Create a Civil Customs Corps - Create a public-private partnership to expand trade facilitation capacity by recruiting and training young people from both sides of the border to become the next generation of trade facilitators. On the Mexican side this could include the participation of Youth Building the Future (Jóvenes Construyendo el Futuro) program.

Increase Funds Access at the Border - Establish a Smart Border Fund to finance and connect startups and citizens from both countries to work on initiatives and solutions for border management and logistics issues.

Invest in Additional Infrastructure - Both governments must invest in implementing new technologies to their operational systems, physical infrastructure, and manpower necessities. It is essential to build more POEs and roads in Mexico to reduce congestion.

Establish Green Practices - Traffic congestions, cargo border crossings and pollution are a reality in border cities. It is key to offer environmental and social justice, as well as equity in public health through environmental management programs. It is unconscionable that people wait it lines for many

hours at any time of the day.

Managing the Border as a System - Adopting modern data infrastructure would allow for key performance indicators to be tracked and be readily available to regulators, industry and even to the public. Accurate and actionable data help travelers, businesses and agencies alike, providing accountability as well as opportunities to rapidly identify challenges or threats that should be addressed or improved.

Cloud network collaboration - to ease procedures and optimize the flows of trade and people across the border, we must invest in 4.0 industries with emphasis on interoperable, open data creation, verification and sharing standards.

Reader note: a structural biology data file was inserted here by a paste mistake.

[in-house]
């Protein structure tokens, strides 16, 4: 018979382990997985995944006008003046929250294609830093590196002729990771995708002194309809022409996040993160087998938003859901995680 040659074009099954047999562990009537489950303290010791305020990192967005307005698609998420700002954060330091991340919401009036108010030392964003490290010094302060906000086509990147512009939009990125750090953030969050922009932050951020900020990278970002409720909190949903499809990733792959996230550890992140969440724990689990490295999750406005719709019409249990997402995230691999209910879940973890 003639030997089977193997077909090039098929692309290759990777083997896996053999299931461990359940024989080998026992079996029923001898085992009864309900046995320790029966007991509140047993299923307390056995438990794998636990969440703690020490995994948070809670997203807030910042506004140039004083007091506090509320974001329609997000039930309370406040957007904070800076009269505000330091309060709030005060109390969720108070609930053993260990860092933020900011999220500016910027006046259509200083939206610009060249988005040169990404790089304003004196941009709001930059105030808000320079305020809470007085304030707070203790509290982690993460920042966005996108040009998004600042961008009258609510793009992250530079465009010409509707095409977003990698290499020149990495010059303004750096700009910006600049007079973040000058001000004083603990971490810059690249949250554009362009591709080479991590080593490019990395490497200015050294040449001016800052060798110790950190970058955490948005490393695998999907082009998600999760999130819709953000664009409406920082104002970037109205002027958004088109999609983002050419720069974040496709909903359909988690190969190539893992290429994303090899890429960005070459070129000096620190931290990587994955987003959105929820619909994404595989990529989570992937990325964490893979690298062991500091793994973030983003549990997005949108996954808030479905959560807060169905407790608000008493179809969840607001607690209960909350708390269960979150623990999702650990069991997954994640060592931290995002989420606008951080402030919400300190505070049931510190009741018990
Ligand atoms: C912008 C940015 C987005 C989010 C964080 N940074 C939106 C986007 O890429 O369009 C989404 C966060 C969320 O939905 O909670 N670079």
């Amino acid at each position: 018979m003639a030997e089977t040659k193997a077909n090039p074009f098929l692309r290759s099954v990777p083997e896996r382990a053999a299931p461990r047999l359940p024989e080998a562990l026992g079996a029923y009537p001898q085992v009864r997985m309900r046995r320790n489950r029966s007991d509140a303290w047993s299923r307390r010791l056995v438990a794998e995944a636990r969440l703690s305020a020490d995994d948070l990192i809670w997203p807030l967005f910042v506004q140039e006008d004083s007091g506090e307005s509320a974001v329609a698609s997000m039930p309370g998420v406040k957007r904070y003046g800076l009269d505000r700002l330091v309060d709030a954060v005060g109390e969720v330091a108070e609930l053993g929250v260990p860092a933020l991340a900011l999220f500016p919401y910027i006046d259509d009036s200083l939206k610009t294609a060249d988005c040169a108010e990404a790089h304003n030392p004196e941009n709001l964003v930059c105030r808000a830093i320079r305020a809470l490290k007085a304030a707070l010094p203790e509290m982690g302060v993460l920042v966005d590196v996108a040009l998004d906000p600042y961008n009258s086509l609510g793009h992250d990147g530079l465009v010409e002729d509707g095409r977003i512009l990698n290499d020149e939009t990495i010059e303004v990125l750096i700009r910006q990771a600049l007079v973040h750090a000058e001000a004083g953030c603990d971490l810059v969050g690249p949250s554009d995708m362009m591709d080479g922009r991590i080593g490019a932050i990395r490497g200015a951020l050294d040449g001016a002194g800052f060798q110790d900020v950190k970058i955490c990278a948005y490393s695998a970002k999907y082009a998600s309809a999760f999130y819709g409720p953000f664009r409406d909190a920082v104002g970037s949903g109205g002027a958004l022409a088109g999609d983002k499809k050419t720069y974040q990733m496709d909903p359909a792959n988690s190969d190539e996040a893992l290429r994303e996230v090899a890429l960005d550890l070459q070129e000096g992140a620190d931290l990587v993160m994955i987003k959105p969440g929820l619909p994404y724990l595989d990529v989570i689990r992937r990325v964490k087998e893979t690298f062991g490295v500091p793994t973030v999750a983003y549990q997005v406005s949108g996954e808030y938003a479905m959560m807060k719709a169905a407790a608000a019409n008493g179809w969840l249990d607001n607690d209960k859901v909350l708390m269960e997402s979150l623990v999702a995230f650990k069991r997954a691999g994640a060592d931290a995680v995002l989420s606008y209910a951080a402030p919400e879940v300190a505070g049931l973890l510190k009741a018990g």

A U.S.-Mexico Smart Border requires sustained collaboration and coordination from the public, private and social sectors. It is of utmost importance to harmonize the thinking and approach towards the border. Instead of border city pairs thinking and acting independently of one another, there ought to be a binational mindset.

Today more than ever is the right time for North American trade integration to grow. We have been in a global pandemic for almost 20 months, which causes a sense of uncertainty on a daily basis. There are shortages in our global value chains. International freight costs have skyrocketed. The ports of the United States, mainly those of Long Beach and Los Angeles, are at their maximum capacity. The United States and China are experiencing a constant trade war, which affects the supply of essential products such as solar panels and semiconductors. And like all crises, it is time for opportunity.

The C26+ Smart Border Working Group includes Victor André Gamas Mayer (Nexus Global Ventures), former Mexican Ambassador to the US Geronimo Gutierrez, Emilio Cadena (US-Mexico Foundation), Enrique Perret (US-Mexico Foundation), Gustavo de la Fuente (Smart Border Coalition), Odracir Barquera (CCE), Gerald Schwebel (IBC Bank), and Luisa del Rosal (Southern Methodist University). They meet on a quarterly basis to discuss the latest affecting the binational border and ports infrastructure to generate their next set of recommendations.

*At the time that the report was drafted, there were no plans announced for the reopening of the US border for non-essential traffic. On November 8, 2021, the United States will allow foreign travelers to enter the country if they present their proof of vaccination.